Think about what you do when you pick something up. You look at it first, then move and grab. Interacting with computers, or playing a game, works in a very similar manner, but takes longer. You look, then move a cursor using the mouse or touchpad, and tap. Eye-tracking technology company Tobii wants to simplify the process, making interaction faster and more intuitive.
Using Tobii’s eye-tracker made me grin. It’s different, fun, and an experience unlike any other.
Tobii showed me the updated version of its eye-tracking system, mounted inside the MSI Dominator Pro gaming laptop — the first of its kind — with Windows Hello, and the new Assassin’s Creed Syndicate game. The result is technically fascinating, and shows the tech may belong in the gaming world, rather than as an alternate UI control system.
The Tobii system’s capability is far in excess of Hello’s requirements, so unsurprisingly, it worked very well. After snapping an unflattering infra-red picture, the system requires you to be looking at the computer screen from a distance of about 90 centimeters or less. If it sees you, it will simply unlock itself. No passwords, no PINs. Just sit down, and you’re in.
Assassin’s Creed Syndicate better demonstrates Tobii’s ability. I was guided through a few demos, starting with the horse drawn carriage races, where a glance around corners on the screen — with your eyes — re-orientated the camera, giving an early peak at what was to come. It’s something we do naturally when driving or cycling, and is a little like strafing using two sticks on the controller, except using your eyes.
A widely used feature in Assassin’s Creed is the ability to rope-slide between buildings, and targets are selected by centering the camera at the target. With Tobii, that’s not required — you can simply gaze at your target. It’s faster, more accurate, more immersive, and more fun. I could almost feel beams firing out into the screen. The eye-tracking also simplified targeting, as enemies fit for assassination were selected with a look, reducing camera and character movement.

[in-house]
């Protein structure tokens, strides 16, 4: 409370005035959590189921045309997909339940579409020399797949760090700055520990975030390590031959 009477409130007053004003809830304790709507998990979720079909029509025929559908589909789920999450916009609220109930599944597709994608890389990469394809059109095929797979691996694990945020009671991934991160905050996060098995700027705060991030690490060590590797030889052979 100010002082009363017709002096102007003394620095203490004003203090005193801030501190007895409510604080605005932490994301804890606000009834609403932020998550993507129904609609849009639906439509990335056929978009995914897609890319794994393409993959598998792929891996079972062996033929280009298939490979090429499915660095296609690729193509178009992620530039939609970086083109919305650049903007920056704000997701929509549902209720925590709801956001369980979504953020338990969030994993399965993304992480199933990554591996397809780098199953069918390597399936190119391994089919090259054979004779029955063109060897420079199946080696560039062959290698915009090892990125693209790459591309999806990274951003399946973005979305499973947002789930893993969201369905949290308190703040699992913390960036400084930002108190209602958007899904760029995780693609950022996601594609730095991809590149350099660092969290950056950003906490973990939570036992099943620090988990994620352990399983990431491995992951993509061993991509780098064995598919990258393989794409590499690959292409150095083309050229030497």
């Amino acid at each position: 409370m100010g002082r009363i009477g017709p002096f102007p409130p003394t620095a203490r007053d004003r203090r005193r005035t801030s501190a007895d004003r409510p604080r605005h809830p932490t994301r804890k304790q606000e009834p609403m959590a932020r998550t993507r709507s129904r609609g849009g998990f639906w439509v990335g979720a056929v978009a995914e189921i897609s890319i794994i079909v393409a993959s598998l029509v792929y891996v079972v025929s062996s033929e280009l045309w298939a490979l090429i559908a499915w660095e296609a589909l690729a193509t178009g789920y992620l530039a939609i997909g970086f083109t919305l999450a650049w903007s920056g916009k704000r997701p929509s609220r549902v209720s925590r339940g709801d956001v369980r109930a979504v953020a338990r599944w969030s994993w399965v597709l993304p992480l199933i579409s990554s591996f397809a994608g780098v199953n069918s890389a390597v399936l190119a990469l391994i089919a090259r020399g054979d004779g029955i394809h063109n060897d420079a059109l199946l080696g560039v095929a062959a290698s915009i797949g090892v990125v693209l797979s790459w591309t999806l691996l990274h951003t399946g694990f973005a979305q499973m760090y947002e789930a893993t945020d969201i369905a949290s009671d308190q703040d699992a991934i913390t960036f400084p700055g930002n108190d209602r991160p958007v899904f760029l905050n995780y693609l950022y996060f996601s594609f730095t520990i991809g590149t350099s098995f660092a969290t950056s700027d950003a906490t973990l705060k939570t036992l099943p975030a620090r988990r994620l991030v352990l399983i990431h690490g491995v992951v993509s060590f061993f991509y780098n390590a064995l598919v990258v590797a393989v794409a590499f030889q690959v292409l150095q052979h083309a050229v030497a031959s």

I’d never played the game before, so I didn’t have to relearn any controls already deeply ingrained in my mind. The Ubisoft representative demoing the game knew it inside out, and appeared totally at home with all the new eye-tracking controls. How long had he been using them? I expected him to say weeks or even months. “Two hours,” he told me. I was the first person to see it working.
Controlling your laptop
Outside of the game, this comfort level was reduced. Menus, icons, and other actions in Windows can be performed with a look and a click, removing the need to physically move a cursor. Accuracy was great, making it possible to hit small menu buttons with ease.
But it was also disorienting. It just felt so weird, and when I got into trouble, my hand instinctively went for the mouse to correct the situation. I couldn’t imagine using it often because of this. Those few seconds saved by glancing just didn’t seem worth retraining years of now instinctual finger/touchpad control.
The point that games may represent Tobii’s future isn’t lost on the company, and its latest bar is designed to be very attractive to gamers and gaming peripheral manufactures. It’s smaller, slimmer, and an integral EyeChip takes the pressure off the laptop’s processor, bus, and GPU. This reduces power consumption, and leaves the laptop’s resources free to power the game, rather than the Tobii. The MSI laptop with Tobii eye-tracking will go on sale at the end of January for an as-yet undisclosed price.
Using Tobii’s eye-tracker made me grin. It’s different, fun, and an experience unlike any other. However, it made more sense in a game than on the desktop. I hope to see the gaming-orientated bar find its way into more notebooks this year.
- Fun to use
- New dimension for game controls
- Windows Hello support
- Updated model doesn’t take PC resources
- Requires brain ‘retraining’
- Questionable usefulness for UI control